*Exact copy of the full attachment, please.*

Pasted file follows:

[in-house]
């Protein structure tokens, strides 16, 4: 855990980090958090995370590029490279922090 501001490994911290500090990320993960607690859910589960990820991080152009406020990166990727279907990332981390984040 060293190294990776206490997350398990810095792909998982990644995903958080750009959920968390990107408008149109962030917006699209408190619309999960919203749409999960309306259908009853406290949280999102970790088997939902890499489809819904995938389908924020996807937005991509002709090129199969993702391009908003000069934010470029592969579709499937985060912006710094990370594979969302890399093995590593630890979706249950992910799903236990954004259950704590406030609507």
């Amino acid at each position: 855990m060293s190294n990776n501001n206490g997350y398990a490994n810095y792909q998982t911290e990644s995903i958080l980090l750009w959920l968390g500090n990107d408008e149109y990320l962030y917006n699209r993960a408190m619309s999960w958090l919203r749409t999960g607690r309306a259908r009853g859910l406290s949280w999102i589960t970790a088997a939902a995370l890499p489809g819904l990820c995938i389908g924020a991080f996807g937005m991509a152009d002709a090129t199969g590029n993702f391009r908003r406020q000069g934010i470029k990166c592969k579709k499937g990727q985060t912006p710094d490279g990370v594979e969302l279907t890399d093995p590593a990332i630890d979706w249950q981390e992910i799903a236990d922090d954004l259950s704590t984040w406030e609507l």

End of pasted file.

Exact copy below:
[in-house]
């Protein structure tokens, strides 16, 4: 855990980090958090995370590029490279922090 501001490994911290500090990320993960607690859910589960990820991080152009406020990166990727279907990332981390984040 060293190294990776206490997350398990810095792909998982990644995903958080750009959920968390990107408008149109962030917006699209408190619309999960919203749409999960309306259908009853406290949280999102970790088997939902890499489809819904995938389908924020996807937005991509002709090129199969993702391009908003000069934010470029592969579709499937985060912006710094990370594979969302890399093995590593630890979706249950992910799903236990954004259950704590406030609507």
């Amino acid at each position: 855990m060293s190294n990776n501001n206490g997350y398990a490994n810095y792909q998982t911290e990644s995903i958080l980090l750009w959920l968390g500090n990107d408008e149109y990320l962030y917006n699209r993960a408190m619309s999960w958090l919203r749409t999960g607690r309306a259908r009853g859910l406290s949280w999102i589960t970790a088997a939902a995370l890499p489809g819904l990820c995938i389908g924020a991080f996807g937005m991509a152009d002709a090129t199969g590029n993702f391009r908003r406020q000069g934010i470029k990166c592969k579709k499937g990727q985060t912006p710094d490279g990370v594979e969302l279907t890399d093995p590593a990332i630890d979706w249950q981390e992910i799903a236990d922090d954004l259950s704590t984040w406030e609507l």